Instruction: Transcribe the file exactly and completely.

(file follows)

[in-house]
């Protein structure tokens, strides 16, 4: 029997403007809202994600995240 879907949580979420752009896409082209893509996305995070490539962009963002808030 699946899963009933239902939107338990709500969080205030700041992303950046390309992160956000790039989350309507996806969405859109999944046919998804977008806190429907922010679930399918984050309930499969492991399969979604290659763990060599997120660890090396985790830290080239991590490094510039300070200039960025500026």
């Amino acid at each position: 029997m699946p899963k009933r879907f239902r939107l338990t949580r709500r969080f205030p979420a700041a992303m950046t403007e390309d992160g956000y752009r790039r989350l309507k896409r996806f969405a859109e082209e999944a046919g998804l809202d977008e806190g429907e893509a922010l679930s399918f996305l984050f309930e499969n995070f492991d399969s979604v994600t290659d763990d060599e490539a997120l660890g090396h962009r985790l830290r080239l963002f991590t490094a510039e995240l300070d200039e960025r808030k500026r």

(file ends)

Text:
[in-house]
């Protein structure tokens, strides 16, 4: 029997403007809202994600995240 879907949580979420752009896409082209893509996305995070490539962009963002808030 699946899963009933239902939107338990709500969080205030700041992303950046390309992160956000790039989350309507996806969405859109999944046919998804977008806190429907922010679930399918984050309930499969492991399969979604290659763990060599997120660890090396985790830290080239991590490094510039300070200039960025500026």
């Amino acid at each position: 029997m699946p899963k009933r879907f239902r939107l338990t949580r709500r969080f205030p979420a700041a992303m950046t403007e390309d992160g956000y752009r790039r989350l309507k896409r996806f969405a859109e082209e999944a046919g998804l809202d977008e806190g429907e893509a922010l679930s399918f996305l984050f309930e499969n995070f492991d399969s979604v994600t290659d763990d060599e490539a997120l660890g090396h962009r985790l830290r080239l963002f991590t490094a510039e995240l300070d200039e960025r808030k500026r």